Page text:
Alberta’s Opposition United Conservatives sat stonefaced and silent Thursday, looking at phones and tablets as opponents accused them of misogyny and political cowardice over the government’s proposed abortion clinic buffer zone bill.
When it came time to vote, the United Conservatives walked out of the chamber.
Party leader Jason Kenney was not in the house and his caucus said no one would be commenting.
Premier Rachel Notley told reporters, “To be scared to talk to people about your position … is absolutely ridiculous. It doesn’t show leadership. It shows ducking, diving, hiding from what your real agenda is.
“That shows a tremendous level of political cowardice.”
Deputy Premier Sarah Hoffman told the house it was cruel irony that the United Conservative members come to work every day surrounded by security in the legislature but would not vote to extend a modicum of the same protection to women exercising their medical rights.
“We’re asking for them to have some safety, some protection and some dignity,” said Hoffman.
The bill would create 50 metre zones, tied to hefty fines, around abortion clinics to keep away those who would harass clinic patients and staff.
Alberta’s two main abortion clinics, in Edmonton and Calgary, already have civil restraining orders in place, but clinic officials say the protesters ignore them.
The bill was voted on twice Thursday.
About eight to 10 members were present on the UCP side to listen to debate in the morning and afternoon, but all left the chamber when the votes were called.
The first vote was on a motion by Independent MLA Derek Fildebrandt, a former UCP member, who was turfed from caucus in a disagreement with Kenney.
Fildebrandt said that while the abuse at the clinics is intolerable, the bill should be pulled and overhauled to broaden the no-abuse zone to other public venues as well.
The NDP defeated the motion, but just before the vote Fildebrandt, scanning the sea of empty chairs to his right, elicited laughs from the NDP when he shouted across the aisle, “We should pass (the amendment) just to screw with them (the UCP)!”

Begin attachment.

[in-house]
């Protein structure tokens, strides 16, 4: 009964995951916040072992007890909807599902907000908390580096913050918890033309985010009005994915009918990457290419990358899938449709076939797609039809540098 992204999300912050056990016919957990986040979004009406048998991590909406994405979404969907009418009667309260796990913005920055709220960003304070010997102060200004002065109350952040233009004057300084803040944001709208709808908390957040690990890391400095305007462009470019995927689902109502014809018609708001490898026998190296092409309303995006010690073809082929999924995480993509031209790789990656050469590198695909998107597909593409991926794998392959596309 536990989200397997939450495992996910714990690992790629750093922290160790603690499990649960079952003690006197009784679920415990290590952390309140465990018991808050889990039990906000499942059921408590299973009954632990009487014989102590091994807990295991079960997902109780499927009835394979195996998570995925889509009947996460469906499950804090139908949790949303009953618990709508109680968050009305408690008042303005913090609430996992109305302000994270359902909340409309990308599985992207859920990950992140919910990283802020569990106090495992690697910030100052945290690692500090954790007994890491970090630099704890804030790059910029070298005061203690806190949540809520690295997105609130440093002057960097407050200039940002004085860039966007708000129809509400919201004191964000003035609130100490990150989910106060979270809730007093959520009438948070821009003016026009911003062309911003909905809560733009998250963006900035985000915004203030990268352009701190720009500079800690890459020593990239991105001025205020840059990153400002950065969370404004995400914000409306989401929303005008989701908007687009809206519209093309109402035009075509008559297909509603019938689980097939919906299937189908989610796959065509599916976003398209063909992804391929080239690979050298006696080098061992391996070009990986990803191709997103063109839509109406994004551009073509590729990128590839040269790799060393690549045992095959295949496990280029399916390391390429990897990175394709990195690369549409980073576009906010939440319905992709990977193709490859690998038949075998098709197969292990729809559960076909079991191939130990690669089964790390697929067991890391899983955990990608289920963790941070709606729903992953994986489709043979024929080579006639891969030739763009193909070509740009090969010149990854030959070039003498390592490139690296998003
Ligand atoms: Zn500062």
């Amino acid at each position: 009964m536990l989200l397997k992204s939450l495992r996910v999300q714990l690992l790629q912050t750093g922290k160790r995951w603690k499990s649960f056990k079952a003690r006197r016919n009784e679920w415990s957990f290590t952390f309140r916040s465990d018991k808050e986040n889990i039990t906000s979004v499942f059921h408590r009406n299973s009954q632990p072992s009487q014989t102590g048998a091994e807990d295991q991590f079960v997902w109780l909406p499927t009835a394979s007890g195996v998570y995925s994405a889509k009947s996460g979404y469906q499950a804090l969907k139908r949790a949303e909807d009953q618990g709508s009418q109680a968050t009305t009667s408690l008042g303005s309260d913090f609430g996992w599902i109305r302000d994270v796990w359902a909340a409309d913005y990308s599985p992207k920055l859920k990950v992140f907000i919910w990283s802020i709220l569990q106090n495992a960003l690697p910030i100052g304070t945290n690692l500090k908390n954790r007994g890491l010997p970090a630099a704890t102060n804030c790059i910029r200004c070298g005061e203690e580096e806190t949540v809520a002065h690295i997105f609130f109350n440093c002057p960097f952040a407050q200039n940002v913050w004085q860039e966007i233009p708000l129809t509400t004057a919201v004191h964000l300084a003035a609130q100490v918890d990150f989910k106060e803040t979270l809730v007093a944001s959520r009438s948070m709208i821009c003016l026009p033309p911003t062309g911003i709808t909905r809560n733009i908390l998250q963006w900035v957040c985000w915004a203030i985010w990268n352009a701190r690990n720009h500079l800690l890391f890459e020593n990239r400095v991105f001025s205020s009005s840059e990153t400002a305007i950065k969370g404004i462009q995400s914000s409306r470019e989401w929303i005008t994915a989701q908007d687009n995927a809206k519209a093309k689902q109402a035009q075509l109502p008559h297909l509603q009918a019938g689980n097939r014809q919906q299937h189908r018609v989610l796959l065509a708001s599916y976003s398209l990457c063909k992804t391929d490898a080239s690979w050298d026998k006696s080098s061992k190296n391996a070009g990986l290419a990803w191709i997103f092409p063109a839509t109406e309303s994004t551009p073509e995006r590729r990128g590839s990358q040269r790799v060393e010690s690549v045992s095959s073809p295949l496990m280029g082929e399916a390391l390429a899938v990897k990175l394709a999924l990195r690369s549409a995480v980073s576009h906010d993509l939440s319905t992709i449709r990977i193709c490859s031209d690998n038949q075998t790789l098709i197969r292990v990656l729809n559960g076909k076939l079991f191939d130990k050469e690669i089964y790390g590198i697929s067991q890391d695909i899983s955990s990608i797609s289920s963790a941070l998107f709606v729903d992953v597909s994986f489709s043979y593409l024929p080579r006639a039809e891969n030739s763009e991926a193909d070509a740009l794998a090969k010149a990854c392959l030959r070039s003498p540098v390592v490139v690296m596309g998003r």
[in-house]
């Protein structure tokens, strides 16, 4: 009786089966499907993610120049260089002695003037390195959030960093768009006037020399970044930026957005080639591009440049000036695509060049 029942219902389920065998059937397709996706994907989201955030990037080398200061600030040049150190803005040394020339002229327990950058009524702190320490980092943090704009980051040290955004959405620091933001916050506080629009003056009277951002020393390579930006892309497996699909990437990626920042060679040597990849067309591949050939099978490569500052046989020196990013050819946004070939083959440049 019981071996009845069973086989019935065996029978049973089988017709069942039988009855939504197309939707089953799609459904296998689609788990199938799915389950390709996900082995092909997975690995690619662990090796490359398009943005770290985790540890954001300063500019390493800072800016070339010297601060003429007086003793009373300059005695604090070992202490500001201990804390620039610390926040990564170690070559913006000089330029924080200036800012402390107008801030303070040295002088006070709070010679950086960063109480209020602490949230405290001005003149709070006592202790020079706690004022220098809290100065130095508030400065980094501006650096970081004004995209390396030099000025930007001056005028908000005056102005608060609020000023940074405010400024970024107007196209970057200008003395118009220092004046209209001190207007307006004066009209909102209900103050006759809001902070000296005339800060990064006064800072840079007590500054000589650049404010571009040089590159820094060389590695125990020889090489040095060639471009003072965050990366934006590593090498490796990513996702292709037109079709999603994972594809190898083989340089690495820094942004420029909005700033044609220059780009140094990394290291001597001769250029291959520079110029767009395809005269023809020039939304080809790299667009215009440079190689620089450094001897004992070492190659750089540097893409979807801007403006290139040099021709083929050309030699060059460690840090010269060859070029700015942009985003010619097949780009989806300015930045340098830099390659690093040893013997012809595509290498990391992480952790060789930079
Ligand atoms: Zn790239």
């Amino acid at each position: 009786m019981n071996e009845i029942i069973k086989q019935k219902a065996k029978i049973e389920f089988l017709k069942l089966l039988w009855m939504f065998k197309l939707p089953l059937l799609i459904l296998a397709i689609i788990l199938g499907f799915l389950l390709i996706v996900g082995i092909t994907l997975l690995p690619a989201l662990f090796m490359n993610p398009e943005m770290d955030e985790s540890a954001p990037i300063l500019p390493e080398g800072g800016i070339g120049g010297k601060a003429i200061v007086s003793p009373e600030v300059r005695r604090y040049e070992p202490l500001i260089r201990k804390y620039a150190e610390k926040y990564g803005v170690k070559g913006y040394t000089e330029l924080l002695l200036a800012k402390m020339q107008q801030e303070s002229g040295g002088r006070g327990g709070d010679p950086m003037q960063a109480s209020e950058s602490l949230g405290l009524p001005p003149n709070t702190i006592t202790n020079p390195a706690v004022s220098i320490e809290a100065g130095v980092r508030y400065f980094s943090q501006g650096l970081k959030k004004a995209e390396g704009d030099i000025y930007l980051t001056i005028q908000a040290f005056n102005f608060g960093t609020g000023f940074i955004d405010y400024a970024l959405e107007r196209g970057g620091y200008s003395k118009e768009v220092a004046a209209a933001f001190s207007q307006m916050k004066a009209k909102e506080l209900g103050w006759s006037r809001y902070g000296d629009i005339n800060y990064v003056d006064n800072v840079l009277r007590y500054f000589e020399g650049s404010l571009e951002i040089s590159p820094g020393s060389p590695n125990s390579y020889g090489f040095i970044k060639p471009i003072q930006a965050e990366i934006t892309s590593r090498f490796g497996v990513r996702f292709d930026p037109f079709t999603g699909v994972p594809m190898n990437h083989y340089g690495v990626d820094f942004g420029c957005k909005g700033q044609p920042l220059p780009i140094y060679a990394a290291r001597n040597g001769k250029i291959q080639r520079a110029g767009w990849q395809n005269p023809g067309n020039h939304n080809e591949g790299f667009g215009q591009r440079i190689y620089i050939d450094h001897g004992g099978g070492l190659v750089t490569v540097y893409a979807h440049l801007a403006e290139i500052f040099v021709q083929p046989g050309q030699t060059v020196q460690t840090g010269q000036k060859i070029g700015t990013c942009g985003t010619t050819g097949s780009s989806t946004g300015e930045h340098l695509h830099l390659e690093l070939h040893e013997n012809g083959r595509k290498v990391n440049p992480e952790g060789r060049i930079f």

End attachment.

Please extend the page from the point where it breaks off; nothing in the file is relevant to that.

When the bill was voted on at second reading, Fildebrandt was the lone dissenter.
After shouting “Nay” to the bill, he again scanned the void on his side of the chamber and then playfully announced himself as “Leader of the Opposition” to more laughs and desk-thumping.
The Alberta Party, the Liberals and Independent PC member Richard Starke also voted for the bill in second reading, with more debate still to come.
Alberta Party house leader Greg Clark said, “They (the UCP) are not doing their job as MLAs. If they want to vote against Bill 9 they should have the guts to do that. Walking out is not representing their constituents.”
NDP backbencher Robyn Luff told the house, “People who oppose this are fundamentally opposing women and women’s rights.
“It’s like, ‘Your misogyny is showing.”’
After the second vote, NDP caucus shouted “Shame” as the UCP members immediately re-entered the chamber.
The bill has become a political wedge between Kenney’s UCP and Notley’s NDP.
Kenney is a longtime abortion critic but has said he won’t legislate on it.
He has called the buffer zone bill political gamesmanship by the NDP and has said he and his members will not participate.
Kenney has said existing court protections suffice.